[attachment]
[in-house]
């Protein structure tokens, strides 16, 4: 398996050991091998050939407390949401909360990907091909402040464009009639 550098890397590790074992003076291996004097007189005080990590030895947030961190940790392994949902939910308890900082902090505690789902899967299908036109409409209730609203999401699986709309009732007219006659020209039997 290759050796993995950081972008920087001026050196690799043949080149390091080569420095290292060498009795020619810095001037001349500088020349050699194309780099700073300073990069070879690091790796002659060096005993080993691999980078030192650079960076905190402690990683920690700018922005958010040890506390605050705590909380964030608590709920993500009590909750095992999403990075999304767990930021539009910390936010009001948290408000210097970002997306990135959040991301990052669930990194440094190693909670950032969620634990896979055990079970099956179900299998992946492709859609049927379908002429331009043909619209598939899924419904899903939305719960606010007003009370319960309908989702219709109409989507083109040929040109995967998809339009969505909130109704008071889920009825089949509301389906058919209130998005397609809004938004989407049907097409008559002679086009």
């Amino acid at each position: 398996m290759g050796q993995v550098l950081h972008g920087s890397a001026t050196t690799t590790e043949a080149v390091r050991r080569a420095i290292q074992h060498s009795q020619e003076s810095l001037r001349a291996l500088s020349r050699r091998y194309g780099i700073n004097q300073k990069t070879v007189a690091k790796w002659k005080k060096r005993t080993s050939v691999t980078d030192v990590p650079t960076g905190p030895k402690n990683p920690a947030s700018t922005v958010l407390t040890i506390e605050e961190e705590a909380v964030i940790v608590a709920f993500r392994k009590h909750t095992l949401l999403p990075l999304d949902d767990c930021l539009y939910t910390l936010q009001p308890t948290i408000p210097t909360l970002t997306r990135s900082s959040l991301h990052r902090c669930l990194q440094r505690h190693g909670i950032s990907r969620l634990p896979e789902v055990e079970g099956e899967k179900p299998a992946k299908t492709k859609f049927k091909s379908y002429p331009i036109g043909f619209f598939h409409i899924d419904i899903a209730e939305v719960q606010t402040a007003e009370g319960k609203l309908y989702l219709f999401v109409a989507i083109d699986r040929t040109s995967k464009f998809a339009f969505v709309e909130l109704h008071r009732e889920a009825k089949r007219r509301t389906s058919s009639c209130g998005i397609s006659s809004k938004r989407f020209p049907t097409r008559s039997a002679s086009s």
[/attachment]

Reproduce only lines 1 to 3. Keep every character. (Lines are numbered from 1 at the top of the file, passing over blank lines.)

[in-house]
């Protein structure tokens, strides 16, 4: 398996050991091998050939407390949401909360990907091909402040464009009639 550098890397590790074992003076291996004097007189005080990590030895947030961190940790392994949902939910308890900082902090505690789902899967299908036109409409209730609203999401699986709309009732007219006659020209039997 290759050796993995950081972008920087001026050196690799043949080149390091080569420095290292060498009795020619810095001037001349500088020349050699194309780099700073300073990069070879690091790796002659060096005993080993691999980078030192650079960076905190402690990683920690700018922005958010040890506390605050705590909380964030608590709920993500009590909750095992999403990075999304767990930021539009910390936010009001948290408000210097970002997306990135959040991301990052669930990194440094190693909670950032969620634990896979055990079970099956179900299998992946492709859609049927379908002429331009043909619209598939899924419904899903939305719960606010007003009370319960309908989702219709109409989507083109040929040109995967998809339009969505909130109704008071889920009825089949509301389906058919209130998005397609809004938004989407049907097409008559002679086009």
């Amino acid at each position: 398996m290759g050796q993995v550098l950081h972008g920087s890397a001026t050196t690799t590790e043949a080149v390091r050991r080569a420095i290292q074992h060498s009795q020619e003076s810095l001037r001349a291996l500088s020349r050699r091998y194309g780099i700073n004097q300073k990069t070879v007189a690091k790796w002659k005080k060096r005993t080993s050939v691999t980078d030192v990590p650079t960076g905190p030895k402690n990683p920690a947030s700018t922005v958010l407390t040890i506390e605050e961190e705590a909380v964030i940790v608590a709920f993500r392994k009590h909750t095992l949401l999403p990075l999304d949902d767990c930021l539009y939910t910390l936010q009001p308890t948290i408000p210097t909360l970002t997306r990135s900082s959040l991301h990052r902090c669930l990194q440094r505690h190693g909670i950032s990907r969620l634990p896979e789902v055990e079970g099956e899967k179900p299998a992946k299908t492709k859609f049927k091909s379908y002429p331009i036109g043909f619209f598939h409409i899924d419904i899903a209730e939305v719960q606010t402040a007003e009370g319960k609203l309908y989702l219709f999401v109409a989507i083109d699986r040929t040109s995967k464009f998809a339009f969505v709309e909130l109704h008071r009732e889920a009825k089949r007219r509301t389906s058919s009639c209130g998005i397609s006659s809004k938004r989407f020209p049907t097409r008559s039997a002679s086009s």